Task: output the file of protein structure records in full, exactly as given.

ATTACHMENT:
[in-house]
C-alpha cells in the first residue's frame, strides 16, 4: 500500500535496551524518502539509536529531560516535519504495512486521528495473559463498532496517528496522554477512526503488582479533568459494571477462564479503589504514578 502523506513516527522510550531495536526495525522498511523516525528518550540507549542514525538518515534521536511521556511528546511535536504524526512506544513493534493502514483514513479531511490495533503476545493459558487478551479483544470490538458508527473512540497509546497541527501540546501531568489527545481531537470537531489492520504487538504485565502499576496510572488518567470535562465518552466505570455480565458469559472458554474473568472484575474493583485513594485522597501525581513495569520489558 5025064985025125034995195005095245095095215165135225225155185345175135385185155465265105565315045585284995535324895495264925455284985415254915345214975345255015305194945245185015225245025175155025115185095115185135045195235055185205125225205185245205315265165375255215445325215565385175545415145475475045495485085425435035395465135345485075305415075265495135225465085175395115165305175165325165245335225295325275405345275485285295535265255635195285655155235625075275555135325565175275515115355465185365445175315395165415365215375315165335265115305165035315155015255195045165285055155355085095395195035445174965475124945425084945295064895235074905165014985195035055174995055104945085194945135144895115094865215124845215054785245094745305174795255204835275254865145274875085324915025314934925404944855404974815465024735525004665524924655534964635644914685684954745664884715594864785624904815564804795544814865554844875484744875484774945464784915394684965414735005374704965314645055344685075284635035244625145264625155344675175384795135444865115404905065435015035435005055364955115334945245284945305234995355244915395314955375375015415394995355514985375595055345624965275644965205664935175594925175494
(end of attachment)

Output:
[in-house]
C-alpha cells in the first residue's frame, strides 16, 4: 500500500535496551524518502539509536529531560516535519504495512486521528495473559463498532496517528496522554477512526503488582479533568459494571477462564479503589504514578 502523506513516527522510550531495536526495525522498511523516525528518550540507549542514525538518515534521536511521556511528546511535536504524526512506544513493534493502514483514513479531511490495533503476545493459558487478551479483544470490538458508527473512540497509546497541527501540546501531568489527545481531537470537531489492520504487538504485565502499576496510572488518567470535562465518552466505570455480565458469559472458554474473568472484575474493583485513594485522597501525581513495569520489558 5025064985025125034995195005095245095095215165135225225155185345175135385185155465265105565315045585284995535324895495264925455284985415254915345214975345255015305194945245185015225245025175155025115185095115185135045195235055185205125225205185245205315265165375255215445325215565385175545415145475475045495485085425435035395465135345485075305415075265495135225465085175395115165305175165325165245335225295325275405345275485285295535265255635195285655155235625075275555135325565175275515115355465185365445175315395165415365215375315165335265115305165035315155015255195045165285055155355085095395195035445174965475124945425084945295064895235074905165014985195035055174995055104945085194945135144895115094865215124845215054785245094745305174795255204835275254865145274875085324915025314934925404944855404974815465024735525004665524924655534964635644914685684954745664884715594864785624904815564804795544814865554844875484744875484774945464784915394684965414735005374704965314645055344685075284635035244625145264625155344675175384795135444865115404905065435015035435005055364955115334945245284945305234995355244915395314955375375015415394995355514985375595055345624965275644965205664935175594925175494